Bail doubled for Germantown man accused of stabbing 7-month-old son

A Germantown man will face trial for allegedly stabbing his 7-month-old son in the head during an April altercation with the child’s mother.

At a Thursday preliminary hearing, Municipal Court Judge James Murray Lynn ordered Samuel Jones, 20, held on charges of attempted murder, aggravated assault and, among other offenses, reckless endangerment.

According to medical professionals at the hearing, the victim still suffers partial paralysis and other possibly long-term effects.

The background

Police reports and court testimony indicated that Jones was engaged in a verbal and physical altercation with his son’s mother on the 6200 block of Chew Ave. in East Germantown around 2:30 p.m. April 13.

During the course of the altercation, the child was stabbed in the head.

In statements he gave to police, Jones described the stabbing as an accident.

The infant was initially transported to Albert Einstein Medical Center by his parents and a neighbor.

He was then taken by medics to St. Christopher’s Hospital for Children, where he remains listed in critical condition.

Jones’ version

On the day of the stabbing, Jones told Special Victims Unit detectives that the baby’s mother, Shyneice James, lunged at him from the bed where she was sitting.

Jones said he did not realize that his son was standing behind her in the bed or that he was holding the open folding knife as she lunged.

The four-inch folding knife, which James kept for personal protection, had been placed on a television inside night before, said Jones, who claimed he picked it up, placed it in his pocket and that, by the time of the argument, it was open and in his hand.

As Jones went to wrap his arms around his girlfriend, he said he accidentally stabbed his son in the left side of his head.

“I didn’t immediately realize that I had the knife in my hand until I picked up my son and he was bleeding from the back of the head,” Jones reportedly told detectives. “I forgot I had it in my hand.”

Jones said he then applied pressure to the back of the infant’s head, performed CPR and asked a neighbor to drive him to the hospital.

Details from the scene

When responding officers arrived, Jones, James and the baby were gone. Police noticed a broken crib, strewn clothing and a jug of water that appeared to have blood on it in the second-floor bedroom.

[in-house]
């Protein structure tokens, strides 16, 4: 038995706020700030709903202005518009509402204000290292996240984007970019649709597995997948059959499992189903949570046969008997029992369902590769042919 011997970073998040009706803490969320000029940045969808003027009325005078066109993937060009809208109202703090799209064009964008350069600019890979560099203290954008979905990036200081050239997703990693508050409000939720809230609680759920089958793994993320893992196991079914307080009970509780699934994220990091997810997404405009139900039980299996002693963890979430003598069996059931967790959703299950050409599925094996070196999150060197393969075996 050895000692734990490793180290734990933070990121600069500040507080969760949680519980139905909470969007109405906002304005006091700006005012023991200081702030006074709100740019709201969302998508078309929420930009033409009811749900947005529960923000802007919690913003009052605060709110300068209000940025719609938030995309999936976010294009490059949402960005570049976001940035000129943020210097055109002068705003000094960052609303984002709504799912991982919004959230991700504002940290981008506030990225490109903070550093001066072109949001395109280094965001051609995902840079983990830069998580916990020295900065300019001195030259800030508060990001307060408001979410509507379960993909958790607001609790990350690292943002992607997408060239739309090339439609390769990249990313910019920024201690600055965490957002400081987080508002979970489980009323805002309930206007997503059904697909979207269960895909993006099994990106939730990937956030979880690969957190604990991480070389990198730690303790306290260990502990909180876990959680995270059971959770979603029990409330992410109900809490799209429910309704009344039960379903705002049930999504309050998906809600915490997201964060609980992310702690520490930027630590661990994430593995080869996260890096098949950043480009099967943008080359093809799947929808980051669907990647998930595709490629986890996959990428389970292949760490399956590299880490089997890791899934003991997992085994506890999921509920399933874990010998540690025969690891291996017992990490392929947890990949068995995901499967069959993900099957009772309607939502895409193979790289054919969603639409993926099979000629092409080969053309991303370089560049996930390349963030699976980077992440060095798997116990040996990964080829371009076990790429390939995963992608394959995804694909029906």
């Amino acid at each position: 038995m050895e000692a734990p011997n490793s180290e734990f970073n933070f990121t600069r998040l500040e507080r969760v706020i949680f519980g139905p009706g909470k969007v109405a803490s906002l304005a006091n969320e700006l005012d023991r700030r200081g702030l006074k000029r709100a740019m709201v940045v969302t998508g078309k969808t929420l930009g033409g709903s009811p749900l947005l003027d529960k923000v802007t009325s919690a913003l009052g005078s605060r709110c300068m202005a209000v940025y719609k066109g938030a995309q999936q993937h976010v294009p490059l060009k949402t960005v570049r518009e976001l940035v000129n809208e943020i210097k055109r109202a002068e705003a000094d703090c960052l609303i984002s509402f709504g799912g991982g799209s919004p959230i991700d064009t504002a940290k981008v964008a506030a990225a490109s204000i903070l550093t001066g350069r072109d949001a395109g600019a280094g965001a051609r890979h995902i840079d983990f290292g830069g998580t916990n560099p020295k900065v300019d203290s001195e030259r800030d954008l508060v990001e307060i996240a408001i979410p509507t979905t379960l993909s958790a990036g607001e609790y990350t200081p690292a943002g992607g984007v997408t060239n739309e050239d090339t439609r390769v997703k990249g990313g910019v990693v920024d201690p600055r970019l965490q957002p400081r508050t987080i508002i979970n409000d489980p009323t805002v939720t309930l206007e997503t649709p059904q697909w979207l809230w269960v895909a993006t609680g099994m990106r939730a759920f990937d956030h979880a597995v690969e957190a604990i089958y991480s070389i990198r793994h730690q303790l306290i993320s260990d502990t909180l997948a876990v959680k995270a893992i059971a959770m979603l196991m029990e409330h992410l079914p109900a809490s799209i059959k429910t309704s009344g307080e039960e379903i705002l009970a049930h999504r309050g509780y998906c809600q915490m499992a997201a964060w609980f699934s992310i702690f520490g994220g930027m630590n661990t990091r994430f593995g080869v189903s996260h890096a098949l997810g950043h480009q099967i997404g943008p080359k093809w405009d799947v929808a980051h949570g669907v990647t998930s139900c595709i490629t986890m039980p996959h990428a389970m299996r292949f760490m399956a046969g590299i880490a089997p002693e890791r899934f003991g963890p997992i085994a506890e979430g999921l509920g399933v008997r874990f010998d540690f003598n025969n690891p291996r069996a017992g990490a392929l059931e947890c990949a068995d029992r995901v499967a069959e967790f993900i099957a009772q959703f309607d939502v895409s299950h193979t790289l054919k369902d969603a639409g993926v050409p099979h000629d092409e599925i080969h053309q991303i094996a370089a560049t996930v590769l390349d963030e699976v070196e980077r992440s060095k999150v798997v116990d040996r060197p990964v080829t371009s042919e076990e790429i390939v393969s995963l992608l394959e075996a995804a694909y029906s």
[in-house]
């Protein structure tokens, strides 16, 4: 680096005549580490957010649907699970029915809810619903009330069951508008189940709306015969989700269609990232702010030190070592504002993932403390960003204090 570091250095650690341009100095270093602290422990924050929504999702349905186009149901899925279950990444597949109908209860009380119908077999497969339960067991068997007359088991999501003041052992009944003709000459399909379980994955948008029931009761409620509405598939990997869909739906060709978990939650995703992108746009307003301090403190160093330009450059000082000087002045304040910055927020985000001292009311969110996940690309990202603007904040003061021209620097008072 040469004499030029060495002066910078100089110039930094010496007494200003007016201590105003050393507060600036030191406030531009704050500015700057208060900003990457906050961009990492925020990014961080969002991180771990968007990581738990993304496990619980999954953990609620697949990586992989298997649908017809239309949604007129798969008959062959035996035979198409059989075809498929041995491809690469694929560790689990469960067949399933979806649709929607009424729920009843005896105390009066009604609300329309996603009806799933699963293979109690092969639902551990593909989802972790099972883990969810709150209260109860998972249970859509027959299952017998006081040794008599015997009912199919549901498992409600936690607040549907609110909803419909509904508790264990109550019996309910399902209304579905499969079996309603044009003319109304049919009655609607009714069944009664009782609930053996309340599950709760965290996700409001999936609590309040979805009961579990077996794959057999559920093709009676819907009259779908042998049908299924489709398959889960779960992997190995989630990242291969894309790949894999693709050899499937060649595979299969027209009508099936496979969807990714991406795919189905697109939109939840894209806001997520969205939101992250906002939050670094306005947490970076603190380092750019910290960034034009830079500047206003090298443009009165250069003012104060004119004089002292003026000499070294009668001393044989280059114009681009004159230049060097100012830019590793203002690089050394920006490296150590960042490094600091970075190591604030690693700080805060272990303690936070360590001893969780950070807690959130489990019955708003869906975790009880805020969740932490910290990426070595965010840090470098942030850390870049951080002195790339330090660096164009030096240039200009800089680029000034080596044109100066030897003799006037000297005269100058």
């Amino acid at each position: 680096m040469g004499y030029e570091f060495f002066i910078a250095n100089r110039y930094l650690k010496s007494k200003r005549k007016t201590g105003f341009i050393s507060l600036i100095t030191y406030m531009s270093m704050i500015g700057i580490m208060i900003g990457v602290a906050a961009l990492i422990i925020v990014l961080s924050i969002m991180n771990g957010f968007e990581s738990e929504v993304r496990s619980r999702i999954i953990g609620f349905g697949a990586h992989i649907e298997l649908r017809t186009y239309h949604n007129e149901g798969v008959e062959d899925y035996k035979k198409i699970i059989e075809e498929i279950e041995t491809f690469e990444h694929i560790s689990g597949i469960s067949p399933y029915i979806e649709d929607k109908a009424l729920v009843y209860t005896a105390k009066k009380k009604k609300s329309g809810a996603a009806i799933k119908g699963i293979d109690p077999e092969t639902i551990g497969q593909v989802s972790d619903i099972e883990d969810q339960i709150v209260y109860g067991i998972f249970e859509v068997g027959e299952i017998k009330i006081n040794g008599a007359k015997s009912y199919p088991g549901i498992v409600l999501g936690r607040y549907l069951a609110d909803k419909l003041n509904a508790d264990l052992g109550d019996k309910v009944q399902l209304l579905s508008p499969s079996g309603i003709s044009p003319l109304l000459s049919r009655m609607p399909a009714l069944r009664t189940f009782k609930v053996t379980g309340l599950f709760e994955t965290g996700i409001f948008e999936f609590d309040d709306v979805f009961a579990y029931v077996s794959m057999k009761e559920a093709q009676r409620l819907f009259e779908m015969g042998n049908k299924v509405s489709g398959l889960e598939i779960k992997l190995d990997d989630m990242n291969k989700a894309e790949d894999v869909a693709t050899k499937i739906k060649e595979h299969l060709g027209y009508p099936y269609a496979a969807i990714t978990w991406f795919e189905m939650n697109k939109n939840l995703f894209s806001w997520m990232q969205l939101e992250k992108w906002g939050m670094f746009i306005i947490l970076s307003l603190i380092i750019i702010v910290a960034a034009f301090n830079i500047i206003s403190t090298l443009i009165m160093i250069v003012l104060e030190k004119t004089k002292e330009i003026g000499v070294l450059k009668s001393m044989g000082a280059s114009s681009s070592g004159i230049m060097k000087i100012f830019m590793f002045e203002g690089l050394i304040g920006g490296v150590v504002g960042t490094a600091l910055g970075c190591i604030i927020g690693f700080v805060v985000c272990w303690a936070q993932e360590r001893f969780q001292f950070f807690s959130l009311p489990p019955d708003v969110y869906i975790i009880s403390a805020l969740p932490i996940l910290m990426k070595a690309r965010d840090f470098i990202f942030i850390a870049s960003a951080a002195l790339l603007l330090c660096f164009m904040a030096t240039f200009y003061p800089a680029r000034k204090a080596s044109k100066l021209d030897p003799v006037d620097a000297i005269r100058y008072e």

Police also saw a four-inch folding knife nearby, containing dried blood and hair.

Subsequently, Jones made two statements to police. When asked about omissions in the first statement, Jones said that family integrity motivated his deception.

“I just didn’t want us to all to be messed up,” he reportedly told detectives. “I didn’t want to lose my kids or make my girl lose the kids.”

Medical outlook

Whatever the circumstances of the stabbing, the medical effects are serious.

Dr. Maria McColgan, medical director of the Child Protection Program at St. Christopher’s, said that the blade entered the child’s brain through the rear left side of the skull, which was fractured at the point of impact.

These injuries required doctors to perform surgery to place a shunt in his brain to drain fluid, and necessitated an extended hospital stay where he was intubated and placed in intensive care.

While doctors are unsure the extent of the brain injuries, the change in the baby’s gaze suggests potential long-term effects on vision, motor skills and cognition.

“He’s got a long way to go,” said McColgan.

Bail doubled

Assistant District Attorney Jack O’Neill maintained that malice was present in this crime while Jones’ attorney David Bahuriak argued that the standard for attempted murder had not been met.

With Lynn’s ruling that the state had met its preliminary-hearing burden, Jones was returned to custody awaiting his formal arraignment on June 13.

His bail, originally set for $500,000, was raised to $1 million on Thursday after a prosecution request.

Bahuriak told NewsWorks that he disagreed with the court’s decision.

“We expect to hear all of the facts at the trial, and expect to be exonerated,” he said. “What we heard today was only half of the story.”

O’Neill remarked afterwards that the case was “devastating.”

“We know from looking at it that there was malice involved,” he said. “It was a 7-month-old baby with his whole life ahead of him, and they permanently and severely changed his life. We don’t know what the reason was, but there is no good reason for that.”

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